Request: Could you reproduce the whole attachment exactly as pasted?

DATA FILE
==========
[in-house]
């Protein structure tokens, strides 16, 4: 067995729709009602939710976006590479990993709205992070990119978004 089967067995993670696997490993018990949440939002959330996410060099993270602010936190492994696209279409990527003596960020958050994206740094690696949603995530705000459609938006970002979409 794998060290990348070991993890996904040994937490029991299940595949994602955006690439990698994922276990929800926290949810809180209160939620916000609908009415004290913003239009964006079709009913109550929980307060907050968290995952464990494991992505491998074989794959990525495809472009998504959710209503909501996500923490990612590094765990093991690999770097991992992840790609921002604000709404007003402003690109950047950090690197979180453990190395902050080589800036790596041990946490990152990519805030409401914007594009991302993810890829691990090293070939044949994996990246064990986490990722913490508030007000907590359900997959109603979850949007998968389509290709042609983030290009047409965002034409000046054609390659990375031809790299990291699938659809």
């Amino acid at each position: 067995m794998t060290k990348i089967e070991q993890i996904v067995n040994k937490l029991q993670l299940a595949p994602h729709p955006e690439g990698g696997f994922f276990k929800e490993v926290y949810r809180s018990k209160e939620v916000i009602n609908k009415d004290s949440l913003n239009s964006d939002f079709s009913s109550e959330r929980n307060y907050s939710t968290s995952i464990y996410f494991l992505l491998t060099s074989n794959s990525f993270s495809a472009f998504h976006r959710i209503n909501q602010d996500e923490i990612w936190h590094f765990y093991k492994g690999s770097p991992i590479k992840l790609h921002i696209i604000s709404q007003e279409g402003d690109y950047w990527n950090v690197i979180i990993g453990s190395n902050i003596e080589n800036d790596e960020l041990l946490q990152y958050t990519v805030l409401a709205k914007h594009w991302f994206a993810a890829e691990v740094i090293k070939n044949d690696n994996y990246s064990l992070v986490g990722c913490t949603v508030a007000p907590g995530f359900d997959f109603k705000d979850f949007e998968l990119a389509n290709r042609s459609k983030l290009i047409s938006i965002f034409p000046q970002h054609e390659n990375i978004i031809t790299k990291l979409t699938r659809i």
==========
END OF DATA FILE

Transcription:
[in-house]
């Protein structure tokens, strides 16, 4: 067995729709009602939710976006590479990993709205992070990119978004 089967067995993670696997490993018990949440939002959330996410060099993270602010936190492994696209279409990527003596960020958050994206740094690696949603995530705000459609938006970002979409 794998060290990348070991993890996904040994937490029991299940595949994602955006690439990698994922276990929800926290949810809180209160939620916000609908009415004290913003239009964006079709009913109550929980307060907050968290995952464990494991992505491998074989794959990525495809472009998504959710209503909501996500923490990612590094765990093991690999770097991992992840790609921002604000709404007003402003690109950047950090690197979180453990190395902050080589800036790596041990946490990152990519805030409401914007594009991302993810890829691990090293070939044949994996990246064990986490990722913490508030007000907590359900997959109603979850949007998968389509290709042609983030290009047409965002034409000046054609390659990375031809790299990291699938659809």
């Amino acid at each position: 067995m794998t060290k990348i089967e070991q993890i996904v067995n040994k937490l029991q993670l299940a595949p994602h729709p955006e690439g990698g696997f994922f276990k929800e490993v926290y949810r809180s018990k209160e939620v916000i009602n609908k009415d004290s949440l913003n239009s964006d939002f079709s009913s109550e959330r929980n307060y907050s939710t968290s995952i464990y996410f494991l992505l491998t060099s074989n794959s990525f993270s495809a472009f998504h976006r959710i209503n909501q602010d996500e923490i990612w936190h590094f765990y093991k492994g690999s770097p991992i590479k992840l790609h921002i696209i604000s709404q007003e279409g402003d690109y950047w990527n950090v690197i979180i990993g453990s190395n902050i003596e080589n800036d790596e960020l041990l946490q990152y958050t990519v805030l409401a709205k914007h594009w991302f994206a993810a890829e691990v740094i090293k070939n044949d690696n994996y990246s064990l992070v986490g990722c913490t949603v508030a007000p907590g995530f359900d997959f109603k705000d979850f949007e998968l990119a389509n290709r042609s459609k983030l290009i047409s938006i965002f034409p000046q970002h054609e390659n990375i978004i031809t790299k990291l979409t699938r659809i």